line-sight-photo_145wEmployees see things differently when they understand the line of sight between job level actions and company results. Actions at a job level that save a few dollars, improve efficiency, collect invoices a bit faster or attract future customers are powerful building blocks in growing ESOP rewards. Shared ownership through an ESOP can only be engaging if they can see and understand their own connection. Below are some steps that help strengthen this connection for ESOP participants.

1) Teach basics of ownership

To build a line of sight, people first need to understand the ESOP’s benefits. If it has been a while since you’ve talked about shared ownership, you may want to return to the basics and answer questions like:

  • Why do we have an ESOP?
  • How does it work?
  • Who participates?
  • What grows my account?
  • When do “I” get my money?

Communicating your ESOP’s fundamentals builds the foundation for creating a line of sight to performance. As you communicate, remember the best place to start is to tune into participants’ favorite radio station WII-FM (what’s in it for me?). Focus on your plan’s specifics: people want to know WHY they should care.

2) Seize the statement opportunity

Employees’ understanding of the ESOP’s benefits starts with being able to make sense of their own annual statement. This presents you with an excellent opportunity to communicate. Many companies hold annual meetings to walk through the statement and illustrate what happened to employees’ ESOP accounts last year. New employees who attend can receive a “sample person” statement to see what they can receive if they stay with the business.

If your company operates across multiple locations, consider holding sessions via a web presentation, producing a customized talking presentation, or sharing written materials that demystify the statement.

3) Build a bridge to stock value

Value can be a tricky concept to understand. Most people didn’t learn about it in school, so once again, start with fundamentals like:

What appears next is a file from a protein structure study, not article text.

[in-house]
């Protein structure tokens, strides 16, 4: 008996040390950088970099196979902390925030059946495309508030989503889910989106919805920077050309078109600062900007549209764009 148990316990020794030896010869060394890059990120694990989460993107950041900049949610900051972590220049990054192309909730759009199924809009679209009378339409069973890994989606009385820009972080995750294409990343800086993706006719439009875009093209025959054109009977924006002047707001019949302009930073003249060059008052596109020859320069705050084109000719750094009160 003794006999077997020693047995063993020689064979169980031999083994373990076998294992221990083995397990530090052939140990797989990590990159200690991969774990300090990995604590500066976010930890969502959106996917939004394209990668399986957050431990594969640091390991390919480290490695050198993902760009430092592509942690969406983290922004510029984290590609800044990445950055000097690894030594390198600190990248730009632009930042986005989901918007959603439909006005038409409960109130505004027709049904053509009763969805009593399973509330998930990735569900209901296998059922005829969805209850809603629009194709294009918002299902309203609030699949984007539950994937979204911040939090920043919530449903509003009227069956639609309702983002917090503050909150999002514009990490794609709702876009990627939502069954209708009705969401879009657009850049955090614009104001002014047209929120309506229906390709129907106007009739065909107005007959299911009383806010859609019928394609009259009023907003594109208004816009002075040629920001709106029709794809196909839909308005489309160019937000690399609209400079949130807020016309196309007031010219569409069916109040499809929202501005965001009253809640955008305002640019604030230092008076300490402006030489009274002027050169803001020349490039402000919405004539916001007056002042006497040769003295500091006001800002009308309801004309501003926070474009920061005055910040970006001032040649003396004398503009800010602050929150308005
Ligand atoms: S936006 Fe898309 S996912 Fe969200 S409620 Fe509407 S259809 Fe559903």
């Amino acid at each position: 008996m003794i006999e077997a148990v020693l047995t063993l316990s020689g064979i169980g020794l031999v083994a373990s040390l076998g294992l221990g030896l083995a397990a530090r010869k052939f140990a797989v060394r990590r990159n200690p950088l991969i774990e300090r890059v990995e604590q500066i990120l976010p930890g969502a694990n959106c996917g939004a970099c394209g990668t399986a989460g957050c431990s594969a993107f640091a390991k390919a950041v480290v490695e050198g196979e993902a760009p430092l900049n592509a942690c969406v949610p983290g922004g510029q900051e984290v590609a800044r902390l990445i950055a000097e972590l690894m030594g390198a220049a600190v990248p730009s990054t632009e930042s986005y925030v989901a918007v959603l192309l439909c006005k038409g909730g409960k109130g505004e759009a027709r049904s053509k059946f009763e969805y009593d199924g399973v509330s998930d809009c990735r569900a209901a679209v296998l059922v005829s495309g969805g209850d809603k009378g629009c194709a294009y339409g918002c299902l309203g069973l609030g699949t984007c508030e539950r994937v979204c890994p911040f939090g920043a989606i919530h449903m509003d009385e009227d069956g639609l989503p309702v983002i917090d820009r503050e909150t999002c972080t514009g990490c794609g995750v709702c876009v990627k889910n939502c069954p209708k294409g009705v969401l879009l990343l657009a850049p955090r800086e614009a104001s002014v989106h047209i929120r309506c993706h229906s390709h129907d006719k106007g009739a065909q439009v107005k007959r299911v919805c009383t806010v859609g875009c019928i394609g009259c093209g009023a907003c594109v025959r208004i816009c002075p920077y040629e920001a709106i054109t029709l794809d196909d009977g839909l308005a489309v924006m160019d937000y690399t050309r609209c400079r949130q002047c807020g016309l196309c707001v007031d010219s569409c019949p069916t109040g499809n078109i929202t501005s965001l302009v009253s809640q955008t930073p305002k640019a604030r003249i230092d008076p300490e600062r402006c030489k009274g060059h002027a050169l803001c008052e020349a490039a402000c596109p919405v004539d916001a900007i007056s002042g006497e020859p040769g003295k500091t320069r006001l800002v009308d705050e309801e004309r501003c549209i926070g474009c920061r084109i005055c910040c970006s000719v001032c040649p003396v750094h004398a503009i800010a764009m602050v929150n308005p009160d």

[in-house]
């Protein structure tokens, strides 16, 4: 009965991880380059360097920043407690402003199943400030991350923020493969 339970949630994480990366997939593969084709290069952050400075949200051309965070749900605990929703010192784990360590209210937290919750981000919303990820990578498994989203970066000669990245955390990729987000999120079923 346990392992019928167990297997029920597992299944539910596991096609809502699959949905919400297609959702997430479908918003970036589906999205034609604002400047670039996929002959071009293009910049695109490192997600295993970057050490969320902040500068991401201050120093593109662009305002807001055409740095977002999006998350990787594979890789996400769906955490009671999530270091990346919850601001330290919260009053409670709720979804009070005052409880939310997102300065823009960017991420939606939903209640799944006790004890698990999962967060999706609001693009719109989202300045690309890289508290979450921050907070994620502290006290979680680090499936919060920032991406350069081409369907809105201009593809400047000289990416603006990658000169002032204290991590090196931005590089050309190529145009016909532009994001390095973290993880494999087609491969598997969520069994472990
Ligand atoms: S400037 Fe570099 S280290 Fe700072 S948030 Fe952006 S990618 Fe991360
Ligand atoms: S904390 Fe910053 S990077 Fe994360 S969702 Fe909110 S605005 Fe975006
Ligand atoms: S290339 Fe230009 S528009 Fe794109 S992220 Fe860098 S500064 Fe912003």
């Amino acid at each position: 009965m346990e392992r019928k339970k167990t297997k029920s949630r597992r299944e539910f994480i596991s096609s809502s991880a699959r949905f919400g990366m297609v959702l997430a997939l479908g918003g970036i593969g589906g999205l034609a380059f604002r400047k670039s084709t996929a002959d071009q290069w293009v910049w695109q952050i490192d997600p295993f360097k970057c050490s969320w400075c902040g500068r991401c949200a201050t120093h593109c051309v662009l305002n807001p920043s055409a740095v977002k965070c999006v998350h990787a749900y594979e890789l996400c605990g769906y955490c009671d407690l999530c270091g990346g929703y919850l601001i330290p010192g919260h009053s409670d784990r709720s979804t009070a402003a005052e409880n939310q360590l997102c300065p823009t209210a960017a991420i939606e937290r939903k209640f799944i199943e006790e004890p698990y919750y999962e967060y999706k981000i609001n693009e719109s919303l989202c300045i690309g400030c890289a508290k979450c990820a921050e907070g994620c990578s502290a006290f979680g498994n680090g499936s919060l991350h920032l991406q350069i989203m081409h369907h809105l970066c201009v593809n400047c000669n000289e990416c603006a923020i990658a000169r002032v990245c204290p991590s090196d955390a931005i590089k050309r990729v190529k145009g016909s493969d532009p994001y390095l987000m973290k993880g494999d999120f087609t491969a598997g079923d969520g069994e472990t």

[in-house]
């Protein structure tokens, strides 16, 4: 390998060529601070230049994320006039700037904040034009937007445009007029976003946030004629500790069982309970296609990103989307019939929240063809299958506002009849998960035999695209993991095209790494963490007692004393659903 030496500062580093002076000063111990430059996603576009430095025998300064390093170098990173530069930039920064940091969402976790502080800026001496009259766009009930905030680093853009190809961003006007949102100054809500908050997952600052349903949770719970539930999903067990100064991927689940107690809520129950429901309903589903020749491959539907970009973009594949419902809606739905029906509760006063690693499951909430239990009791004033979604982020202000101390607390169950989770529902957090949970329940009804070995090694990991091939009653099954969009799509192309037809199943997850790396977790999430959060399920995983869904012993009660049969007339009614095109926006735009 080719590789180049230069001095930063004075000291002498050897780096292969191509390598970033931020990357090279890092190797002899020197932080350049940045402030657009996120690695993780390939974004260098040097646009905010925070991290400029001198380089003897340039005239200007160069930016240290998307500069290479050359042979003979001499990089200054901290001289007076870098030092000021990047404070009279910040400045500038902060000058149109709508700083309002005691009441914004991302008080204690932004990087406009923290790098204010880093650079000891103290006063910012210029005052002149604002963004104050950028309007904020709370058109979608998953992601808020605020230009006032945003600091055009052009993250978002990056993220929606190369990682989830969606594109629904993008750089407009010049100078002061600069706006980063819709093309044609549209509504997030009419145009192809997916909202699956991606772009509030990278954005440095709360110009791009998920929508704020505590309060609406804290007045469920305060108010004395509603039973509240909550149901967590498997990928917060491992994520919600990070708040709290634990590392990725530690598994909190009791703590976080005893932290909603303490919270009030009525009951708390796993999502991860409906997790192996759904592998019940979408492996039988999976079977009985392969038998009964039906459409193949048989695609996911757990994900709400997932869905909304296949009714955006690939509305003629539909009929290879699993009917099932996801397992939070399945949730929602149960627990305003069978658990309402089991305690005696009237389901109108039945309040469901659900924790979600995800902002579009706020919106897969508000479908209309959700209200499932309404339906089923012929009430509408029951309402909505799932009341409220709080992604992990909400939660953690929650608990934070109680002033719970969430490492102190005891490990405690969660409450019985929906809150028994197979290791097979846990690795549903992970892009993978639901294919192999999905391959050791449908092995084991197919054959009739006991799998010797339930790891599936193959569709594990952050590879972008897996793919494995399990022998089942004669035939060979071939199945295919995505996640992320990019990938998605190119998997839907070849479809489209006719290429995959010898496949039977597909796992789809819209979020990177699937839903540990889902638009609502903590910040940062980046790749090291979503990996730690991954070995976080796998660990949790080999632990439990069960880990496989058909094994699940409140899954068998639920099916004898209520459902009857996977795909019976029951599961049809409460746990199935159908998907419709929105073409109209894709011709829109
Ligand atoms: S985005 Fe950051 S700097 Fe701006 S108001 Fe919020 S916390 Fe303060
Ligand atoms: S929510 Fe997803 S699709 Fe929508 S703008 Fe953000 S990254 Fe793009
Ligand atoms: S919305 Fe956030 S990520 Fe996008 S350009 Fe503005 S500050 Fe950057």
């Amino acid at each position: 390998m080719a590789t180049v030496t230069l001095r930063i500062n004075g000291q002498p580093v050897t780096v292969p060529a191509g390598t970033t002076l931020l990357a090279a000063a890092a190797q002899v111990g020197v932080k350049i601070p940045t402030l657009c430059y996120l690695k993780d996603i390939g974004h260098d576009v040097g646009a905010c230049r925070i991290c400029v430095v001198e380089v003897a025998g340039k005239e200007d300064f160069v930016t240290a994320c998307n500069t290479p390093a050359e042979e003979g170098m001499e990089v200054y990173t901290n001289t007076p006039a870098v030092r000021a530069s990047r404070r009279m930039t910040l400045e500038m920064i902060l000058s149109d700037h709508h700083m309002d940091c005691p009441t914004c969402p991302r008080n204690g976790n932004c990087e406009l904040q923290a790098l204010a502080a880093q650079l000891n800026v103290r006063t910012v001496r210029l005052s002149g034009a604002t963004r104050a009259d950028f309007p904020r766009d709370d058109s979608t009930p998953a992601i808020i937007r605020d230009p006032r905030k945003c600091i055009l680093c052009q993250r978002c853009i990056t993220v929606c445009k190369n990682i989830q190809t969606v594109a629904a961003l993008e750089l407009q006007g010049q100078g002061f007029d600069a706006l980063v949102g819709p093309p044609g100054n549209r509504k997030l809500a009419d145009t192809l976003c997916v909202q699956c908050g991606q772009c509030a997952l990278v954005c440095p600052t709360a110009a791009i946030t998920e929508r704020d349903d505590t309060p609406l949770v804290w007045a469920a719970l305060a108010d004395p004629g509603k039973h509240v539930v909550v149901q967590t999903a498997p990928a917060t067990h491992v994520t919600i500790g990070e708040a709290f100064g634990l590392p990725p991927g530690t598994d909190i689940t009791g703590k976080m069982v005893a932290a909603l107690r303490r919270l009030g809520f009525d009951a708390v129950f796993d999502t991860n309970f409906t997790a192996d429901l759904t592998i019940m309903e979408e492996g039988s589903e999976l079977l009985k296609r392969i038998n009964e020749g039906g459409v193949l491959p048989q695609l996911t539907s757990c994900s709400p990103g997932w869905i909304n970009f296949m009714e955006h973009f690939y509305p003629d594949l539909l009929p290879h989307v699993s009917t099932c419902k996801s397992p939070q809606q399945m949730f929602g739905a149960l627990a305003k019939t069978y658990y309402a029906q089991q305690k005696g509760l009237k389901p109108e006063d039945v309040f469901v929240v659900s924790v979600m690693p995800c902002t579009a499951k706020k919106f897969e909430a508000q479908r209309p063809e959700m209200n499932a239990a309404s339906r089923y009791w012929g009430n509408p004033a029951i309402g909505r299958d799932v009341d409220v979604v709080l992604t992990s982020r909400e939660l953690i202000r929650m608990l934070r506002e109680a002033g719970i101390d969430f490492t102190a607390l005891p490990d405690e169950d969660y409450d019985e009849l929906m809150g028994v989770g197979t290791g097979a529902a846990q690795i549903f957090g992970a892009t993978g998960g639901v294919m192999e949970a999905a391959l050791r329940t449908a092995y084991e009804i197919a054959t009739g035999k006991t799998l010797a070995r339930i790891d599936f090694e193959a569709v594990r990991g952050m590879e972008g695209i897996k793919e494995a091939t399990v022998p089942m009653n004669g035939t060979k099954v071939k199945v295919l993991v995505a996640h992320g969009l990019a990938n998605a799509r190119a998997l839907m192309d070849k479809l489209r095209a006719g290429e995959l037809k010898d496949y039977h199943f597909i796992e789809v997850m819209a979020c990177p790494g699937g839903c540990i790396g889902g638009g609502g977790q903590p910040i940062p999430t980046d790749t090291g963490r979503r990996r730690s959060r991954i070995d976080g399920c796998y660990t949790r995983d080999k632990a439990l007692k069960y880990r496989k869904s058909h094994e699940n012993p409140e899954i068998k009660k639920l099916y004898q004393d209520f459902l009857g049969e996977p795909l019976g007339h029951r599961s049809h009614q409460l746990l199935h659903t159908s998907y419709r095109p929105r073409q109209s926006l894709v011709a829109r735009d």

• How often is the value set?
  • Who does it (and why)?
  • Key factors the appraiser examines
  • ESOP valuations compared to the public company marketplace
  • How does your company compare to others?

In most situations, you’ll want to avoid delving into complex valuation techniques like discounted cash flow analysis, pro forma financial projections and discount formulas. After all, you are telling the story about value to make a connection to daily work — not explaining the professional appraisal methods.

4) Make the connection: the power of a dollar

Once people understand ownership and value, the challenge becomes showing how job-level actions can add up. The best way to do it: customize examples from employees’ daily work that affect the success of the company. In Workplace Development’s interactive Power of a Dollar learning activity, we build custom examples that help employees see the power that small improvements can make on the rewards of an ESOP. Employees’ eyes light up when they see how powerful their job-level actions can be.

The place to start is with the measure or activities that you already know are critical to your business’s success. In a production environment, that can mean looking at scrap, rework, on-time delivery or efficiency.  For distribution business, it might be successful ship rate, number of calls received, average hold time or average order. Professional service businesses may focus on billable hours or revenue growth in certain categories. In retail, it might be margin or comparative same store sales information.

When you break it down into dollars and cents and ask people to discuss the impact, you can make the ESOP come alive for people who may see it as a distant benefit. When employees discover the value of job-level actions, they experience the connection to shared rewards of your ESOP every day.


To learn how Workplace Development can help your firm build a line of sight from employees’ daily performance to ESOP stock value, contact Jim Bado at 419-427-2435 or